If someone had told me when I was graduating from high school that a little over five years later I would be working on a research study on a disease yet to be discovered that would kill tens of millions of people, I wouldn’t have believed them.

Much work remains to be done, but having a supporting role in HIV clinical research has given my life purpose and meaning.

First identified in 1981, the AIDS epidemic would end up taking some of my high school classmates and one of my best friends in the years that followed. In 1984, I came to work for B. Frank Polk at Johns Hopkins, and started with the Multicenter AIDS Cohort Study, a large research study dedicated to understanding the natural history of HIV infection — a landmark project still going today.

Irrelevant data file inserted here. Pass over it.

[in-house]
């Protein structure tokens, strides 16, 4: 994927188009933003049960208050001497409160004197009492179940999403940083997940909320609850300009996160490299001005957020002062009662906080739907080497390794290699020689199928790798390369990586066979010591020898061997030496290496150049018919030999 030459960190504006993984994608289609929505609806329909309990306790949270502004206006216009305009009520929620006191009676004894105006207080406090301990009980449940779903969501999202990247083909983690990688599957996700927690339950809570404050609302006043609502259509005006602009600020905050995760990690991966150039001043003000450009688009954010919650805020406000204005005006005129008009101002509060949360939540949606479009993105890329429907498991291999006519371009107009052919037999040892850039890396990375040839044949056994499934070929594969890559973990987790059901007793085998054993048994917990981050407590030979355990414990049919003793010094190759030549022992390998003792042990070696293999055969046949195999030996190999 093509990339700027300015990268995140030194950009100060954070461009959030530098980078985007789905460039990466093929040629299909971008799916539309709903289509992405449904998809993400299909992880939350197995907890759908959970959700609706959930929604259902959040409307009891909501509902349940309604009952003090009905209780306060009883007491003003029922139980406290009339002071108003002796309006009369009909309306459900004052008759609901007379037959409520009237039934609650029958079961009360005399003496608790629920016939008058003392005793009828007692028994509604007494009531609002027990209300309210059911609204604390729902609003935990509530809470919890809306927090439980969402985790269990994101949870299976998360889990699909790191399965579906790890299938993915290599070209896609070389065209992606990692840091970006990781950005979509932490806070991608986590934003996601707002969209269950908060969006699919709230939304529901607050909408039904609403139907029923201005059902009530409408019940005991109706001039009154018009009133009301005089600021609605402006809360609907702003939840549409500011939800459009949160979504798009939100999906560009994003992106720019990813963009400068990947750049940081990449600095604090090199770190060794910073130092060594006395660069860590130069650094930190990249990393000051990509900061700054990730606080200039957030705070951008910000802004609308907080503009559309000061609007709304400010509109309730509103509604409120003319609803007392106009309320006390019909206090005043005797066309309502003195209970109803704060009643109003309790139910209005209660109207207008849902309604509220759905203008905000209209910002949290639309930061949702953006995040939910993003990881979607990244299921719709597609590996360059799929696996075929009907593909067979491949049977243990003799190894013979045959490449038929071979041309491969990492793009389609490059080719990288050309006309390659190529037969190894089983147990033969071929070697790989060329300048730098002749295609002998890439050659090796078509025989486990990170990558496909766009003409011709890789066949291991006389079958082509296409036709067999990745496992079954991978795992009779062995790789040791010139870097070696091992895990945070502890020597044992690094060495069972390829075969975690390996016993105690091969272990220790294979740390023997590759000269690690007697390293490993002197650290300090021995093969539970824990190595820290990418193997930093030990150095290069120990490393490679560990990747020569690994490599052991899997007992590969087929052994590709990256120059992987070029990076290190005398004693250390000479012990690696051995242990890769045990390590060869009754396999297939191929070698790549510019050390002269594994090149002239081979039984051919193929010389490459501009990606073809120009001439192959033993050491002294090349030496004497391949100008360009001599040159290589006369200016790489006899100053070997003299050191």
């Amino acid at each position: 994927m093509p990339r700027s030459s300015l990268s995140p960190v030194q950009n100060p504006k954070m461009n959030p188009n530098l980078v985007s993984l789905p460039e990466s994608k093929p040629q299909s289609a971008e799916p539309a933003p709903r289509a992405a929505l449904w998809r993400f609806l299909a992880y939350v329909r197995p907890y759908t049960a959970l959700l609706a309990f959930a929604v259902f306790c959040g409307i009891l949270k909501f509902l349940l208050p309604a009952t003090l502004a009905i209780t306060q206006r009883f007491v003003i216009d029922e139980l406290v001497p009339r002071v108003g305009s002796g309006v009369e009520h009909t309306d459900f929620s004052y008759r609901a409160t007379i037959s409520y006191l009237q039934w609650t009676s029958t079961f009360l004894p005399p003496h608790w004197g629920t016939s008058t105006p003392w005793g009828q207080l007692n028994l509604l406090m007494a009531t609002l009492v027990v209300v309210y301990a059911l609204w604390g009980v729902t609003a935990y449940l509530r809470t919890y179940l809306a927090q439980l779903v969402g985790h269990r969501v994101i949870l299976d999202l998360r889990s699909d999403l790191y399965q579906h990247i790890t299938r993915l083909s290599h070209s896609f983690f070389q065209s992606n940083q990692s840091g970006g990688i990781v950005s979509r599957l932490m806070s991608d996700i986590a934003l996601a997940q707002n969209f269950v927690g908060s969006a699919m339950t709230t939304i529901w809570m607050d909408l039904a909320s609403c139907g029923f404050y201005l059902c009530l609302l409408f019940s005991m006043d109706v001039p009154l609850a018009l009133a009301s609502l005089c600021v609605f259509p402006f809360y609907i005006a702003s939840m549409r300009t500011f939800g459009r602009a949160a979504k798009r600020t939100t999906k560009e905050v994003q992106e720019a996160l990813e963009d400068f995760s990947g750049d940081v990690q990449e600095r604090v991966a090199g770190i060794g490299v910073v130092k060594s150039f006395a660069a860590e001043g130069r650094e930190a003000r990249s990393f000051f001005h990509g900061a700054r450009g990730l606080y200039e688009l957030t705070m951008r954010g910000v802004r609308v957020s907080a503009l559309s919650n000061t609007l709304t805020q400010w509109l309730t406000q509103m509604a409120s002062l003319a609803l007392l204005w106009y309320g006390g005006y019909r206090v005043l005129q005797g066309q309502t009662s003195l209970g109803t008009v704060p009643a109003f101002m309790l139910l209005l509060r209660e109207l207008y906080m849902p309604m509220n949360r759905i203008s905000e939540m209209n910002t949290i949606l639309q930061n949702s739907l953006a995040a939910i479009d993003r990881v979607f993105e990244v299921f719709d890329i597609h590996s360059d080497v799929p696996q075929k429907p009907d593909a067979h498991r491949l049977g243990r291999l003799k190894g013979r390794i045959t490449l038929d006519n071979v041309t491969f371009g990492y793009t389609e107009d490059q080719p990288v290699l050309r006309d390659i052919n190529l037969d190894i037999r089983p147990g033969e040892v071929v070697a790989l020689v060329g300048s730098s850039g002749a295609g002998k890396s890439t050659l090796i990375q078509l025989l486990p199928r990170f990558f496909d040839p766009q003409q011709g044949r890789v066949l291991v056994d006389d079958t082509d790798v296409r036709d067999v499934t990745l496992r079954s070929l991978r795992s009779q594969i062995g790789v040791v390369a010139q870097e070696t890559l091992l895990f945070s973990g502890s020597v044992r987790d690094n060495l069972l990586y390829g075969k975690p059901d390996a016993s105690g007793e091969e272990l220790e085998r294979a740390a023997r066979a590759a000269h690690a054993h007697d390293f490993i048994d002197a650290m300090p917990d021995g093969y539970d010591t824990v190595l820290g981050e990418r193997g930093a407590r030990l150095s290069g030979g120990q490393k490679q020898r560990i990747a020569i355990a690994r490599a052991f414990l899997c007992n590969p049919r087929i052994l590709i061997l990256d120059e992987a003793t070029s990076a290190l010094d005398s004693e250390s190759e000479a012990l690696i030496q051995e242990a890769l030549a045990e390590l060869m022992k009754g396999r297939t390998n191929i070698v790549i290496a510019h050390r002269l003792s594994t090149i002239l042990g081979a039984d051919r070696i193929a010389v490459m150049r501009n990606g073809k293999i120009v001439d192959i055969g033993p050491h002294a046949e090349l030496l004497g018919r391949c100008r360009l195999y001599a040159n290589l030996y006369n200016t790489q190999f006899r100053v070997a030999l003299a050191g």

The advances in understanding, treating, and preventing HIV infection over the last 35 years have been tremendous. Much work remains to be done, but having a supporting role in HIV clinical research has given my life purpose and meaning. Frank Polk, my first mentor, once said to me that you want to look back on your career and think that your role has changed the practice of medicine, even if in some very small way. Clinical research has given me the opportunity to feel that I have made my contribution, helping to change the practice of medicine, even if in that very small way.

Edward Fuchs, PA-C, MBA
ACRP Member Since 2004